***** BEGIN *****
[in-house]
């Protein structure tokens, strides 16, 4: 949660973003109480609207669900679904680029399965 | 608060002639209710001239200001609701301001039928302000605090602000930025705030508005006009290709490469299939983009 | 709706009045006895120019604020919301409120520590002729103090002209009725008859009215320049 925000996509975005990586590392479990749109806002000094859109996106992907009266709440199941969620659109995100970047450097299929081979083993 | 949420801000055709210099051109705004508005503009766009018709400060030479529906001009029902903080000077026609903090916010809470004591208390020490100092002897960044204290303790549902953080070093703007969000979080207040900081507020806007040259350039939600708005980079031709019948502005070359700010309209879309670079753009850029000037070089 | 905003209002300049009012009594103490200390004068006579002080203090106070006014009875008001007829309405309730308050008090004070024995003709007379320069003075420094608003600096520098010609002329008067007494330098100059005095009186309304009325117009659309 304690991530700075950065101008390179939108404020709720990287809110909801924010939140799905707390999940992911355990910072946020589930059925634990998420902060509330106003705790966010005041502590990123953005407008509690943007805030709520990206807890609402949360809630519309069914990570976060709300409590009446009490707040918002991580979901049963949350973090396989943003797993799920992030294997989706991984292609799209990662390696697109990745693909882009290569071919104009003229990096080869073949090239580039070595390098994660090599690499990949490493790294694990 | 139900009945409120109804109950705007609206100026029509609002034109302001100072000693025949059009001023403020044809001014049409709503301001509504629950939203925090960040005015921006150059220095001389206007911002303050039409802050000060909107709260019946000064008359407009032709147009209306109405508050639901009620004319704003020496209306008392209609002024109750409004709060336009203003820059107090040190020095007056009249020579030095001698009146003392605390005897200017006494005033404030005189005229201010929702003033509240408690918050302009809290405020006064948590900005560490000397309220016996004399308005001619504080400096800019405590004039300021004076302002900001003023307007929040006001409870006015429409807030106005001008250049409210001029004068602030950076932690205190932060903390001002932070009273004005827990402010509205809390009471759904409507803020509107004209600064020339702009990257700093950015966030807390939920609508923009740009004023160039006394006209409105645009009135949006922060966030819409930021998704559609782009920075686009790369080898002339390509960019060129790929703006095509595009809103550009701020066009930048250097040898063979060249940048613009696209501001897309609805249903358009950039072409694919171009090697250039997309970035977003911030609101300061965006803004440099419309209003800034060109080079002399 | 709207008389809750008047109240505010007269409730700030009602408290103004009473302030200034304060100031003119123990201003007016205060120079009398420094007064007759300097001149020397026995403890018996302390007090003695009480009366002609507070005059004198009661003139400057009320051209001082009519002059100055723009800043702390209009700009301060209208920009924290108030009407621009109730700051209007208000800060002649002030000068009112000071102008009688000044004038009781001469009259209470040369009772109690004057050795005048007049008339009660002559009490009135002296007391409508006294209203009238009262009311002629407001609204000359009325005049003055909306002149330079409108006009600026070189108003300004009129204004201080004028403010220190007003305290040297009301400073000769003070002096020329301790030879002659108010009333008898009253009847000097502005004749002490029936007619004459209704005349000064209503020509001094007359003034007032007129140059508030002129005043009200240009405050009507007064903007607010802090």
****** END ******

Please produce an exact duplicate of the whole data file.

[in-house]
């Protein structure tokens, strides 16, 4: 949660973003109480609207669900679904680029399965 | 608060002639209710001239200001609701301001039928302000605090602000930025705030508005006009290709490469299939983009 | 709706009045006895120019604020919301409120520590002729103090002209009725008859009215320049 925000996509975005990586590392479990749109806002000094859109996106992907009266709440199941969620659109995100970047450097299929081979083993 | 949420801000055709210099051109705004508005503009766009018709400060030479529906001009029902903080000077026609903090916010809470004591208390020490100092002897960044204290303790549902953080070093703007969000979080207040900081507020806007040259350039939600708005980079031709019948502005070359700010309209879309670079753009850029000037070089 | 905003209002300049009012009594103490200390004068006579002080203090106070006014009875008001007829309405309730308050008090004070024995003709007379320069003075420094608003600096520098010609002329008067007494330098100059005095009186309304009325117009659309 304690991530700075950065101008390179939108404020709720990287809110909801924010939140799905707390999940992911355990910072946020589930059925634990998420902060509330106003705790966010005041502590990123953005407008509690943007805030709520990206807890609402949360809630519309069914990570976060709300409590009446009490707040918002991580979901049963949350973090396989943003797993799920992030294997989706991984292609799209990662390696697109990745693909882009290569071919104009003229990096080869073949090239580039070595390098994660090599690499990949490493790294694990 | 139900009945409120109804109950705007609206100026029509609002034109302001100072000693025949059009001023403020044809001014049409709503301001509504629950939203925090960040005015921006150059220095001389206007911002303050039409802050000060909107709260019946000064008359407009032709147009209306109405508050639901009620004319704003020496209306008392209609002024109750409004709060336009203003820059107090040190020095007056009249020579030095001698009146003392605390005897200017006494005033404030005189005229201010929702003033509240408690918050302009809290405020006064948590900005560490000397309220016996004399308005001619504080400096800019405590004039300021004076302002900001003023307007929040006001409870006015429409807030106005001008250049409210001029004068602030950076932690205190932060903390001002932070009273004005827990402010509205809390009471759904409507803020509107004209600064020339702009990257700093950015966030807390939920609508923009740009004023160039006394006209409105645009009135949006922060966030819409930021998704559609782009920075686009790369080898002339390509960019060129790929703006095509595009809103550009701020066009930048250097040898063979060249940048613009696209501001897309609805249903358009950039072409694919171009090697250039997309970035977003911030609101300061965006803004440099419309209003800034060109080079002399 | 709207008389809750008047109240505010007269409730700030009602408290103004009473302030200034304060100031003119123990201003007016205060120079009398420094007064007759300097001149020397026995403890018996302390007090003695009480009366002609507070005059004198009661003139400057009320051209001082009519002059100055723009800043702390209009700009301060209208920009924290108030009407621009109730700051209007208000800060002649002030000068009112000071102008009688000044004038009781001469009259209470040369009772109690004057050795005048007049008339009660002559009490009135002296007391409508006294209203009238009262009311002629407001609204000359009325005049003055909306002149330079409108006009600026070189108003300004009129204004201080004028403010220190007003305290040297009301400073000769003070002096020329301790030879002659108010009333008898009253009847000097502005004749002490029936007619004459209704005349000064209503020509001094007359003034007032007129140059508030002129005043009200240009405050009507007064903007607010802090």